It was already dark by the time I pulled into the driveway of my parents house not far outside of Birmingham. I really didn’t want to be there. My gig had been a long one and I was anxious to outrace the bad weather brewing in the Gulf. We had only been in the new house in Tennessee a couple of weeks, and there was still much to do. But my conscience was screaming at me and some tasks brook no delay.
The house was dark…had been since dusk, I’m sure. Since Mom had fallen sick she and Dad usually retired around nightfall. I quietly opened the unlocked door and slipped inside the house where I grew up. The flickering glow and too loud sound of Dad’s television told me someone was still awake. I padded down the hallway on once-shag carpet and softly knocked on the doorframe to their room.
It had been about a month since I last saw them. Dad pretended not to be asleep and we made small talk about the kids and the move and my recent trip to Japan. Was that a look of judgement or my own guilt about not coming by sooner? Hard to tell by TV light. Guilt or no, I was there and made the most of the moment.
Mom was laying in her at-home hospital bed so quietly that I thought she was sleeping until I saw the gleam of watery eyes following my movements. While she couldn’t speak much these days, there was still a mind and soul clinging to her ailing body.
She looked weaker than I remembered, and I was shocked by her frailty. A brief spark of anger flared up inside me. Being the youngest of seven kids made me ‘the baby’ and therefore required me to be shielded from the harsh realities of life and death. Forget the fact that I was in my forties and had five kids of my own…
Dad mumbled something about doctors and meds and such. I pressed him probably harder than I needed to get the truth.
My Mom was dying.
Putting on a brave face, it was my turn to mumble what rote words of encouragement I could remember. I turned back to Mom and reached down to give her a fragile hug. I told her about my recent adventures and how we all missed seeing her. The wind picked up outside, reminding me of the coming storm. I made my excuses about wind and weather and how I needed to get going. Mom placed her hand on my mine and croaked out the words “love you…”
Just as quietly as before, I left the house where I grew up.
Hope was failing as fast as the weather as I pushed toward my new home, the old one now out of sight in the rear view mirror. It didn’t take long for the rain and winds to intensify. I don’t remember much of that late night drive…my thoughts so consumed me. I remember crossing the Tennessee River and being blown all over the road by tornado force gusts. I made it home well past midnight, weary in body and spirit.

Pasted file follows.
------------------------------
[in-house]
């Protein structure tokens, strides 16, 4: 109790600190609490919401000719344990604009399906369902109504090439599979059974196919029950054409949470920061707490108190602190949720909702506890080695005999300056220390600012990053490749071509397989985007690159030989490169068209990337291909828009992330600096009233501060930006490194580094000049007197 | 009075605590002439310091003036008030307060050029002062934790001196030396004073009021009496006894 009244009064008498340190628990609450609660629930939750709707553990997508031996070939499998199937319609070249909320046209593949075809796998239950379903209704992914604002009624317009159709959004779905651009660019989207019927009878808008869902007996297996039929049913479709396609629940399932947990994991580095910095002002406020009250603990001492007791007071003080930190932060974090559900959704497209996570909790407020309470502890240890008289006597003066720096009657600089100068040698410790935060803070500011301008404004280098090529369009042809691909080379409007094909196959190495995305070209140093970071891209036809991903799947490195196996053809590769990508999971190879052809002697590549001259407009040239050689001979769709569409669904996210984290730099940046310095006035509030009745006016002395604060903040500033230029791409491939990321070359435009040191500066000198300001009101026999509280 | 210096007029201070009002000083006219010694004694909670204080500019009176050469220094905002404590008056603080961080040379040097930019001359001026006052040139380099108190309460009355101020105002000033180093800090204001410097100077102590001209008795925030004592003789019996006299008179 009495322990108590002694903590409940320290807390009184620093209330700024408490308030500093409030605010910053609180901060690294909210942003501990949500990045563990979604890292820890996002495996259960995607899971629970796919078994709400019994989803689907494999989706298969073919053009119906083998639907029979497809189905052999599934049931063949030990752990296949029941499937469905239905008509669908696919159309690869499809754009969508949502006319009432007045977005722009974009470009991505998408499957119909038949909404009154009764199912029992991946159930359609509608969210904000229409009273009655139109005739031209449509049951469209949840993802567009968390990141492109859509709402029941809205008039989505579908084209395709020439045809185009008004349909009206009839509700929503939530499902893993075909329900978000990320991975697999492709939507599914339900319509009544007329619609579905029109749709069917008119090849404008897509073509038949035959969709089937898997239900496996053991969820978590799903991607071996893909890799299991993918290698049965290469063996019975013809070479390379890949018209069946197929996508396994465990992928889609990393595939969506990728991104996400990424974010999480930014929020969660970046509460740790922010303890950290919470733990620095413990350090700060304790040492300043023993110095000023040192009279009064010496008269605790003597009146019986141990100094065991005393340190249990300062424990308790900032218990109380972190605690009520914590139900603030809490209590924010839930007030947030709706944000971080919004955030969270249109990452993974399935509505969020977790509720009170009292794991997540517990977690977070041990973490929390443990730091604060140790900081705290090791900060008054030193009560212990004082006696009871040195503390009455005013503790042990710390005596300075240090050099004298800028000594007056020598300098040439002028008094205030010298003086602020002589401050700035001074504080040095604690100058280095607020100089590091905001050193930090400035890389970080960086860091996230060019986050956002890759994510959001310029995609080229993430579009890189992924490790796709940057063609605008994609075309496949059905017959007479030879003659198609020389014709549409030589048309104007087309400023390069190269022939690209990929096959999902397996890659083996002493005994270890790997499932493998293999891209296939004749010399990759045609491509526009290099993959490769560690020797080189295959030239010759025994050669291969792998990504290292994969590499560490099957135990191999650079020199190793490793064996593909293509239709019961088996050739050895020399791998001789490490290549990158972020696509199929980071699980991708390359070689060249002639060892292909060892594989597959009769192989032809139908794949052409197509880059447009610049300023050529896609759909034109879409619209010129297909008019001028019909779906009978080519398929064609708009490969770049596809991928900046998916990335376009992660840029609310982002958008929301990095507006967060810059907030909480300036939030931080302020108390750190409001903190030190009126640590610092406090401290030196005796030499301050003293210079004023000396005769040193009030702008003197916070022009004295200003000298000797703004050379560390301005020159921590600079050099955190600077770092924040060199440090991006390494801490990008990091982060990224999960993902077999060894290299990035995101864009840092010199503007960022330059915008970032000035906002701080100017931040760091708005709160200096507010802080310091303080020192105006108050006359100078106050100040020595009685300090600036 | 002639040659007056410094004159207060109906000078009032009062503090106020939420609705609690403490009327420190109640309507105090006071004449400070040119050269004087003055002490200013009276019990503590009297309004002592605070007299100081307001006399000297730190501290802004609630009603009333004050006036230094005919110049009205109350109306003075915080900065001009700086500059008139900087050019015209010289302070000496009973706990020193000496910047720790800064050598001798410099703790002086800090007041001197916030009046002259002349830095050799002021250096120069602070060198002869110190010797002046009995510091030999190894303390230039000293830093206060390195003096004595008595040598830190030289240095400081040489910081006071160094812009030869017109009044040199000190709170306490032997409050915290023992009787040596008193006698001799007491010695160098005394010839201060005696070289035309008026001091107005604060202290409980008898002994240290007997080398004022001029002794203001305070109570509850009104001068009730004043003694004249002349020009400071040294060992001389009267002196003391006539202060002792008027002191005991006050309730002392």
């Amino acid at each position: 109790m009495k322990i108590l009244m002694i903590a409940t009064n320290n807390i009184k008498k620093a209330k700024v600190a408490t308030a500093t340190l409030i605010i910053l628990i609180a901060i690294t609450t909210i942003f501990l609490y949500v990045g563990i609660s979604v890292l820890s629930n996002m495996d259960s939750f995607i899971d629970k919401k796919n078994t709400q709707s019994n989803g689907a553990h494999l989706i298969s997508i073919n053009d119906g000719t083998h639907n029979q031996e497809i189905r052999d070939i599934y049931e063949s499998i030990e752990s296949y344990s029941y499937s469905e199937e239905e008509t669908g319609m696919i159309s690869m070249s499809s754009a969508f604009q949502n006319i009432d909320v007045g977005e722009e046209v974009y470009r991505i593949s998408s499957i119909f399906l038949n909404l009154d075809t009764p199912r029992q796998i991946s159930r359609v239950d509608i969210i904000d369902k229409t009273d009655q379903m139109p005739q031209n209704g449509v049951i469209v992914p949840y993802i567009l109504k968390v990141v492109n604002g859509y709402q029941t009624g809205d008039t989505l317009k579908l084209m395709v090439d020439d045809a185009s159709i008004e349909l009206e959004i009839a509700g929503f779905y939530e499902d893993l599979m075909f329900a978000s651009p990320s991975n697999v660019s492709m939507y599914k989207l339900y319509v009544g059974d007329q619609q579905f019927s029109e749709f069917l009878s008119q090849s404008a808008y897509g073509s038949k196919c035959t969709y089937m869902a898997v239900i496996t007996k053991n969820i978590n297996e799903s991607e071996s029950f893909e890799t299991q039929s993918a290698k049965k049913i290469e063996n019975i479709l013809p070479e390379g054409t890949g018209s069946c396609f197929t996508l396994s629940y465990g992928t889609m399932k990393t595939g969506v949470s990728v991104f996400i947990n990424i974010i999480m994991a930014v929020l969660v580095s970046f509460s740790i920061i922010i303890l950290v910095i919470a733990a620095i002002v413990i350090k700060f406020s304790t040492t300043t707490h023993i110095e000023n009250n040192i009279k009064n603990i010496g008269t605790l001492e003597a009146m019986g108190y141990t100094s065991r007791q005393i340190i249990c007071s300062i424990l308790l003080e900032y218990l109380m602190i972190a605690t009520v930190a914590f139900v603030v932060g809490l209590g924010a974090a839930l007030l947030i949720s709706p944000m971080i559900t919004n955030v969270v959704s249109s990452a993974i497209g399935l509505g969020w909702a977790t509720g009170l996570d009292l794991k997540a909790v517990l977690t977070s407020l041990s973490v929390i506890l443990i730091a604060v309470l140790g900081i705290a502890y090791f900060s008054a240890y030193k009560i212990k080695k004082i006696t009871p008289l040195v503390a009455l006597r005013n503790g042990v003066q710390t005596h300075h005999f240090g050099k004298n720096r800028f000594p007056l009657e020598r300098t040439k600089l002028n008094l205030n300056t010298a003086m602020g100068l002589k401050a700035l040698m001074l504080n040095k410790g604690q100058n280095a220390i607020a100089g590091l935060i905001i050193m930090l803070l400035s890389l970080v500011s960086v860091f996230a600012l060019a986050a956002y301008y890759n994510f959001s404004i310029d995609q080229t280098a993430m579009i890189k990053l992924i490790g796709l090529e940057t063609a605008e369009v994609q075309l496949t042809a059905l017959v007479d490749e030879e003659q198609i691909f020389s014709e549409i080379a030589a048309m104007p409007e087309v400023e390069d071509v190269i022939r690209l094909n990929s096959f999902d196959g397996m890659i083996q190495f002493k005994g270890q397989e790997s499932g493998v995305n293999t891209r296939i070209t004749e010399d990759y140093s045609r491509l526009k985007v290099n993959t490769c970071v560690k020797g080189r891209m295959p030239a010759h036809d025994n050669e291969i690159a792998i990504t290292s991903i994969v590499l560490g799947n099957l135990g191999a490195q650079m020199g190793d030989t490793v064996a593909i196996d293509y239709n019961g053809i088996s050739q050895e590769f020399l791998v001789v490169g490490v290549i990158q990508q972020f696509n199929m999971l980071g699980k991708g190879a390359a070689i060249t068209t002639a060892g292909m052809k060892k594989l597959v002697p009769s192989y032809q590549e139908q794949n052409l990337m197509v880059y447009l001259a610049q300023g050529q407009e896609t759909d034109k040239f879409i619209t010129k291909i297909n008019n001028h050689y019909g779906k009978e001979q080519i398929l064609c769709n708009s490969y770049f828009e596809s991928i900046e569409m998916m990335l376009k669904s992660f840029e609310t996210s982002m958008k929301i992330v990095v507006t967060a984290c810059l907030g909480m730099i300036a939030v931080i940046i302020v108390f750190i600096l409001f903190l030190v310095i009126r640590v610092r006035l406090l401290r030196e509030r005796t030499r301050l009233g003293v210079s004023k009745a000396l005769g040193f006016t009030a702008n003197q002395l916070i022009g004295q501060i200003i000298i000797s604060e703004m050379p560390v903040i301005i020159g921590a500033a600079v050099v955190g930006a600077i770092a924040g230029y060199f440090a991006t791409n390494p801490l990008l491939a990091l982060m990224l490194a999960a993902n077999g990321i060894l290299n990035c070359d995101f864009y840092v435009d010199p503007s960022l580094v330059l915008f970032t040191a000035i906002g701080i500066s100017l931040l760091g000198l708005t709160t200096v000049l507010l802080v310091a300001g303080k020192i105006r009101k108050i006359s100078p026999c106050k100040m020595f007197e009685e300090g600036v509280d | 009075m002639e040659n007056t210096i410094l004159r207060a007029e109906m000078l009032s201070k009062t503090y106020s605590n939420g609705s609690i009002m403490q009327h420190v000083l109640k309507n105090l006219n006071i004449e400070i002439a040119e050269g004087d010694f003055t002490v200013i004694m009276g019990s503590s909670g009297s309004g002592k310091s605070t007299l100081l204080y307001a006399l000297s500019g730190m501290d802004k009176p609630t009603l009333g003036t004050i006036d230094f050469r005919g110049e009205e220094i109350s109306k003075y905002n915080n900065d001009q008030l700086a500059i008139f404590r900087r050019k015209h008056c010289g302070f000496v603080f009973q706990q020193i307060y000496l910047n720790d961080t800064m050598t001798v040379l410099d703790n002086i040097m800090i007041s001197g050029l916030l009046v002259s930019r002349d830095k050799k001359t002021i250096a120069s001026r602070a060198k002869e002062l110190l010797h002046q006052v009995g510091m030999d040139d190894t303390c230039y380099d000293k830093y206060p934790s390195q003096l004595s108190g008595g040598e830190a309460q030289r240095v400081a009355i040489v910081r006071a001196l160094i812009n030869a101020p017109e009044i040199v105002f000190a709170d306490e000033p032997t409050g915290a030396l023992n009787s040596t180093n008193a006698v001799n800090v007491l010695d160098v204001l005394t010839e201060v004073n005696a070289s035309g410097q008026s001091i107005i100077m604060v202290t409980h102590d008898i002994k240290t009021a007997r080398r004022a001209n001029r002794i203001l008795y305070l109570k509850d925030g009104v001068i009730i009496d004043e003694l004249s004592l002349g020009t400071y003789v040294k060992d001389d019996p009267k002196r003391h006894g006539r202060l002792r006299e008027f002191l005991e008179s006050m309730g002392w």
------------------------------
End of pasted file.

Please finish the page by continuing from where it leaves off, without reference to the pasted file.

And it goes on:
I awoke the next morning to the news of the devastation caused by Hurricane Katrina. A call to Dad brought a touch of relief to know that they had weathered the storms. Images on the news showed the plight of those made homeless in mere moments. Shots of the grieving were everywhere…hope was nowhere to be found.
I did what I always seem to do. A lyric and a melody had been hovering in the background, and I wrote a song to deal with what I saw in the world, and what I pushed to the background of my heart.
It was a song about Hope.
Say a prayer for the children
Don’t forget the lost and unseen
Offer a word for the hurting
Say a prayer for those in need
Lend a shoulder to the grieving
Give your strength to the weak
Offer a hand to the helpless
Faith and work is what we need
We need Hope for the hopeless
Help for the homeless
In the night when they’ve lost their way
The winds may blow and the rivers roll
But Love still rules the waves
And Hope still lives today
“Hope” by George Vinson
It would be around six months later that Mom fought her final battle, crossing the river to come face to face with the Author of Hope.
It was the wind blowing my car around on the Tennessee River Bridge this past early Sunday morning that prompted these memories to come flooding back. Much water has passed under that bridge since that late August evening in 2005.
The winds still blow and the river is raging and rolling even now.